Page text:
*2nd stage (Depletion of energy reserves)  This is indicated by a deterioration in performance (e.g. distance being run, amount of weight being lifted, times being clocked/rate of activity etc). A higher level of activity may be sustained by using extra muscles, or an extra psychological effort, but performance efficiency will decrease (e.g. more energy will be used to perform the same tasks if they are being carried out by "alternative" muscles).

*3rd stage (Morphological changes)  The fact that this stage has been reached may be indicated by:

 

  • incomplete recovery between repetitions (e.g. in lifting weights)
  • progressive deterioration in performance despite deeper (heavier) breathing (This can indicate lactic acid build up)
  • Distressed behaviour  Upon any indication of the third stage being reached, all activity should immediately cease.

 

Fatigue between training sessions

If there is inadequate rest between training sessions, there will be inadequate recovery. This is to be avoided. Muscles that have the chance to rest and repair will then be stronger and more resilient. It has also been found that in training the best method is to give the muscle groups at least one day if not two between training sessions. Symptoms of over training and not enough resting time for the muscles and fatigue - such a state may be indicated by the following:

 

  • A negative attitude or mood 
  • Any abnormal psychological behaviour
  • Commonly being quieter *Feeling stiff or sore.
  • Sore throat
  • Feelings of discomfort
  • Feeling sick or ill (e.g. nausea) 
  • Dizziness
  • Reluctance to commence another exercise session
  • Warm up activity is a poorer than normal performance
  • Higher than normal pulse rate during rest period 

 

 
 

If you feel tired all the time or lacking in energy, and would like to improve your energy levels or help others to improve their energy levels, then why not take this 100 hour course in Personal Energy Management.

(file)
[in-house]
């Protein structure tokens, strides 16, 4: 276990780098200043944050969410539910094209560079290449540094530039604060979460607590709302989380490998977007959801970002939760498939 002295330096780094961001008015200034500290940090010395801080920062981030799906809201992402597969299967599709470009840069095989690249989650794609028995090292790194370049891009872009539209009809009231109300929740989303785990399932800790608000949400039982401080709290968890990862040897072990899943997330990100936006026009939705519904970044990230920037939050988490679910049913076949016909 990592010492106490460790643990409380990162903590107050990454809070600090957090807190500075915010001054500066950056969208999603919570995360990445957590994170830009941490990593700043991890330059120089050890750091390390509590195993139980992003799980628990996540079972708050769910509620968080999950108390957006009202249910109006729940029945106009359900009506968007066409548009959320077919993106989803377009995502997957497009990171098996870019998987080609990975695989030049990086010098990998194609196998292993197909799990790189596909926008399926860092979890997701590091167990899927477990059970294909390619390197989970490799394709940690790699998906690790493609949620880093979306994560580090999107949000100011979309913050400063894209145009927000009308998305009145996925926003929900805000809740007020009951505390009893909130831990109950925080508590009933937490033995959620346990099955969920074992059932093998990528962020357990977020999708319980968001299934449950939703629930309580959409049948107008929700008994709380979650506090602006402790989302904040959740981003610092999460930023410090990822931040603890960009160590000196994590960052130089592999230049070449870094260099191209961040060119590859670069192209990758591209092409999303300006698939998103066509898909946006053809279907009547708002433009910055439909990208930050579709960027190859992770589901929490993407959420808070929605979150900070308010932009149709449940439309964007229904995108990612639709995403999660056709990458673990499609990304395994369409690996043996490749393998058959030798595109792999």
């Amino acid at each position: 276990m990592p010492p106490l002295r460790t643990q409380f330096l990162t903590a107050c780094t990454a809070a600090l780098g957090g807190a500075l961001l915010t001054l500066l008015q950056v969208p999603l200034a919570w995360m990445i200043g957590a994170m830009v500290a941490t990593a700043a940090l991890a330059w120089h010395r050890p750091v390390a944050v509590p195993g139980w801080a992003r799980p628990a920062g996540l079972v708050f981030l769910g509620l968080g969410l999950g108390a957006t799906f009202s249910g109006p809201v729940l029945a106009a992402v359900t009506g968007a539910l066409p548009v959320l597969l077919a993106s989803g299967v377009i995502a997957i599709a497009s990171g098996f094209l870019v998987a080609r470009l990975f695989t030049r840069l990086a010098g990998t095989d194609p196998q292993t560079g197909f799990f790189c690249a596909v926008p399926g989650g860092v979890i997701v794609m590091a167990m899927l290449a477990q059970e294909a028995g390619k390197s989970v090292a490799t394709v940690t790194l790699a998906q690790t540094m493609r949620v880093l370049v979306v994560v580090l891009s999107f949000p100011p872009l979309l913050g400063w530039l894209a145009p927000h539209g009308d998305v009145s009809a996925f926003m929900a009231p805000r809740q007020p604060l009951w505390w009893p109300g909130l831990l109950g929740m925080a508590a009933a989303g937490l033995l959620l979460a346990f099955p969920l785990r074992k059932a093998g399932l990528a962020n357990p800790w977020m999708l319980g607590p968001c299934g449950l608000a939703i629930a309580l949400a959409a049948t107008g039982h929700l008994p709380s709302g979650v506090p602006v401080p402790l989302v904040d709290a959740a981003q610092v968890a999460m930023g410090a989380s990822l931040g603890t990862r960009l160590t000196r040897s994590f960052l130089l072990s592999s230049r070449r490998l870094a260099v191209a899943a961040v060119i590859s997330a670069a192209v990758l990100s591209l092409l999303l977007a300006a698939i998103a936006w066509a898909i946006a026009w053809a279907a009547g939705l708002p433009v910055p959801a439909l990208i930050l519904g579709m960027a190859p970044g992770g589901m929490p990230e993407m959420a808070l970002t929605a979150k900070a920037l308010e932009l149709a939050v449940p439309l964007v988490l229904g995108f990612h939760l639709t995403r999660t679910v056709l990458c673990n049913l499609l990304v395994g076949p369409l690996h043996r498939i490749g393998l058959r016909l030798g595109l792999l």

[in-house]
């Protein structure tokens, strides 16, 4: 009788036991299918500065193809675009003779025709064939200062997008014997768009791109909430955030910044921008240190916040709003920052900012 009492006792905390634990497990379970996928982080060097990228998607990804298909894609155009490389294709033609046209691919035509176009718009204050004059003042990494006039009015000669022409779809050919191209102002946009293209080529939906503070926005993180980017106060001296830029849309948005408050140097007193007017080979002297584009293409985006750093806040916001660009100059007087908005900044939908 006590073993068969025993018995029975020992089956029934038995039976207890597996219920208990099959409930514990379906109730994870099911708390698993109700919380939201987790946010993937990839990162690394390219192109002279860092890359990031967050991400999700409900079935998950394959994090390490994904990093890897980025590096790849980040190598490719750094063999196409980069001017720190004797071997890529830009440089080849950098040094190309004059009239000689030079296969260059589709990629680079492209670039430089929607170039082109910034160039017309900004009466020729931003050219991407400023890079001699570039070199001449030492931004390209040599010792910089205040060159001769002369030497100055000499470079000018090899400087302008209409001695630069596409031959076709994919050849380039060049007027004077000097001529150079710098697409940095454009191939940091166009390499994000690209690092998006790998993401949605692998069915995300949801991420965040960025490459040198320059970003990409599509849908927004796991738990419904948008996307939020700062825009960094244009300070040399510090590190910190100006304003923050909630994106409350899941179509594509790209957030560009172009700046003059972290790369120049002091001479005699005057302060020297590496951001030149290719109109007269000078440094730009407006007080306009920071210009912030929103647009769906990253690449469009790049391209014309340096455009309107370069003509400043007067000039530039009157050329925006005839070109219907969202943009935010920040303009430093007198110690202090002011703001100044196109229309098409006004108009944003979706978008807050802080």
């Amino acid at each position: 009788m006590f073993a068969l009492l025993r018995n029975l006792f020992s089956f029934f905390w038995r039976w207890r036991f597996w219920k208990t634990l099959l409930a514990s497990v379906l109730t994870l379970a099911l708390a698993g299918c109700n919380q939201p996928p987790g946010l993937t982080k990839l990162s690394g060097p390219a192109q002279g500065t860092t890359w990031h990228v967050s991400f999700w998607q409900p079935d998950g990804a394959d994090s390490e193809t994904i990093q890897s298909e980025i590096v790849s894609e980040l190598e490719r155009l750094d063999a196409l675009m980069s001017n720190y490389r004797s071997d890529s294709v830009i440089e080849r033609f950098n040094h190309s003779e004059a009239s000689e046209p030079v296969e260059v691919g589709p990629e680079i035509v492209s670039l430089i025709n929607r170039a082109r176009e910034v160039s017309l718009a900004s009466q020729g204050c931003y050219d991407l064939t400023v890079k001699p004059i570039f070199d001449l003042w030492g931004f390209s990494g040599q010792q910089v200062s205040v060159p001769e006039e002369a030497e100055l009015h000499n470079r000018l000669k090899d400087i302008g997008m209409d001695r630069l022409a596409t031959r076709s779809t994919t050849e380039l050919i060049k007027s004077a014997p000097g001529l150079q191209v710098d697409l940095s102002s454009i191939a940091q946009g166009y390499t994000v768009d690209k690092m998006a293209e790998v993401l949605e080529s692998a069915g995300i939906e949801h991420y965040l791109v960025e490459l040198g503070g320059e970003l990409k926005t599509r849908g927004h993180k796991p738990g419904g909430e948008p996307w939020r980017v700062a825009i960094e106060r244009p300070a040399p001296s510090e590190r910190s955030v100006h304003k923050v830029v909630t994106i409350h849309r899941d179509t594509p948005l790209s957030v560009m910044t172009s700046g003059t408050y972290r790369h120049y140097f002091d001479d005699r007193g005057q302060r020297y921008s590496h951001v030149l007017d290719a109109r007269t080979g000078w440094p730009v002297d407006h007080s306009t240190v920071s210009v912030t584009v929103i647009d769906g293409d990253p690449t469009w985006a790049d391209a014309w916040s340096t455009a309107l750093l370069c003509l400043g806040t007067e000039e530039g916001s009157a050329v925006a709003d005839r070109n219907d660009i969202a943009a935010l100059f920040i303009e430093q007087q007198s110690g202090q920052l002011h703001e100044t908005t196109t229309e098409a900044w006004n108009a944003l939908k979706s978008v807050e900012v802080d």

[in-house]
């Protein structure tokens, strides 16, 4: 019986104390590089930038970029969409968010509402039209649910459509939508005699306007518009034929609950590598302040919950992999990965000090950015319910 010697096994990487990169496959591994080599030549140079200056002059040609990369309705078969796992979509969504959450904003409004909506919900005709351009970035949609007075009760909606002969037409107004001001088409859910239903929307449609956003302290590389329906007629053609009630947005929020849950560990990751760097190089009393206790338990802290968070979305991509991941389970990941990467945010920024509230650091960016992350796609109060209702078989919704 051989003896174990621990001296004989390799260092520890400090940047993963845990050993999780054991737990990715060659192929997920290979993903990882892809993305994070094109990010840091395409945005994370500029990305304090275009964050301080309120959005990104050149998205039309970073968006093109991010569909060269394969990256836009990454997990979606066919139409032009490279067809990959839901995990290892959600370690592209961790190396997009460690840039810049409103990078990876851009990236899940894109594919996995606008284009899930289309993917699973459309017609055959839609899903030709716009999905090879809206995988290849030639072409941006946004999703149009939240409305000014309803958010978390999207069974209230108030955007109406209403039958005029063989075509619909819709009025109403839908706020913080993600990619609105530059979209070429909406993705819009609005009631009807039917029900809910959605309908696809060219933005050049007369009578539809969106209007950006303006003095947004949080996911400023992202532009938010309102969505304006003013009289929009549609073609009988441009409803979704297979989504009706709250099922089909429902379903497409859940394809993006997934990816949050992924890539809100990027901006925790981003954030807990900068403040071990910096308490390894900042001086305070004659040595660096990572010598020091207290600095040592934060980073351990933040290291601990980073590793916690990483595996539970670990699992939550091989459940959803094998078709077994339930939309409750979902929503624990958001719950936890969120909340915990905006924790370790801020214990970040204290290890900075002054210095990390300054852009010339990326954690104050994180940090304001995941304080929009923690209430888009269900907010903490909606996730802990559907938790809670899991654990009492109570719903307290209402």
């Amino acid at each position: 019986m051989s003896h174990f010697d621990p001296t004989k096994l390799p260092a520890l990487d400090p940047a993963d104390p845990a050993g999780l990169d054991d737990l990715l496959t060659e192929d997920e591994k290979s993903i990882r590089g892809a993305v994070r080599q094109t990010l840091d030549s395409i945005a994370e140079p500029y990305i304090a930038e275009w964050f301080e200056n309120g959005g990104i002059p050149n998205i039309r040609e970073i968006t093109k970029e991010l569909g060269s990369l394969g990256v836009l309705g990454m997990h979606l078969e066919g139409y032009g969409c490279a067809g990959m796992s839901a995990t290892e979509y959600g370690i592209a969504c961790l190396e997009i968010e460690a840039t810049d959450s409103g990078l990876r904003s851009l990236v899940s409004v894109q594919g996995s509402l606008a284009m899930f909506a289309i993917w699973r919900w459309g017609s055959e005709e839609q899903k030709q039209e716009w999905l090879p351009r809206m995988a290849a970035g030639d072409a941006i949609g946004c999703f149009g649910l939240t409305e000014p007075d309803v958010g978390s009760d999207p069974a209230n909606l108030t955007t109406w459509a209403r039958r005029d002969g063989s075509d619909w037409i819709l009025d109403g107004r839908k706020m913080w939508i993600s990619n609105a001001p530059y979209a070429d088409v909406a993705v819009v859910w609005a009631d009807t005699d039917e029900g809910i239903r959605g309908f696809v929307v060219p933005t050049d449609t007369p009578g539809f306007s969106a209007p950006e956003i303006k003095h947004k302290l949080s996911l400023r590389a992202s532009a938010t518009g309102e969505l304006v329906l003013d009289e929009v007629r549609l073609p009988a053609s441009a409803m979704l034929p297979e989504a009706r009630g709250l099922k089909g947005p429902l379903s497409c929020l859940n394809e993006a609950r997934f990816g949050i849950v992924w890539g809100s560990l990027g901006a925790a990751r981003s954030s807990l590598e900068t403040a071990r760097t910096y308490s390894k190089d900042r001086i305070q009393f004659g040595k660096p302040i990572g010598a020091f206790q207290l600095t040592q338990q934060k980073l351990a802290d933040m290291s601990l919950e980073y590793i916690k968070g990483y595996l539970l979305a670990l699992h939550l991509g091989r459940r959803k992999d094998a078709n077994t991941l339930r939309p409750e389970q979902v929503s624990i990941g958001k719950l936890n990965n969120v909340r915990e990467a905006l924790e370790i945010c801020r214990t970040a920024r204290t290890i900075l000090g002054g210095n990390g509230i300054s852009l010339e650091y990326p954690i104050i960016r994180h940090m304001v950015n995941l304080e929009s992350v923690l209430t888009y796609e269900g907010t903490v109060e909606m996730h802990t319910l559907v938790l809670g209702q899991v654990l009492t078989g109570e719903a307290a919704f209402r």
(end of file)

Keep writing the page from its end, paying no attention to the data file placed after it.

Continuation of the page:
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Learn more about managing your personal energy with this course. 

Do you get Tired; Run out of Energy, and simply NOT Achieve Your Goals?
Understand what makes you energetic, and what makes you tired!
Learn to recognise your potential energy as well as limitations to that energy - in order that you may better manage this important but finite resource.
Developed by Dr Mark Berman, world authority and US based guru in the art of Personal Energy Management.
This course gives you keys to effective energy management.

Meet some of our academics

Denise Hodges Promotions Manager for ABC retail, Fitness Programmer/Instructor, Small Business Owner, Marketing Coordinator (Laserpoint). Over 20 years varied experienced in business and marketing. More recently Denise studied naturopathy to share her passion for health and wellness. Denise has an Adv.Dip.Bus., Dip. Clothing Design, Adv.Dip.Naturopathy (completing).
Gavin Cole B.Sc.,M.Psych.Psychologist, Educator, Author, Psychotherapist. B.Sc., Psych.Cert., M. Psych. Cert.Garden Design, MACA Gavin has over 25 years of experience in psychology, in both Australia and England. He has co-authored several psychology text books and many courses including diploma and degree level courses in psychology and counselling. Gavin has worked for ACS for over 10 years.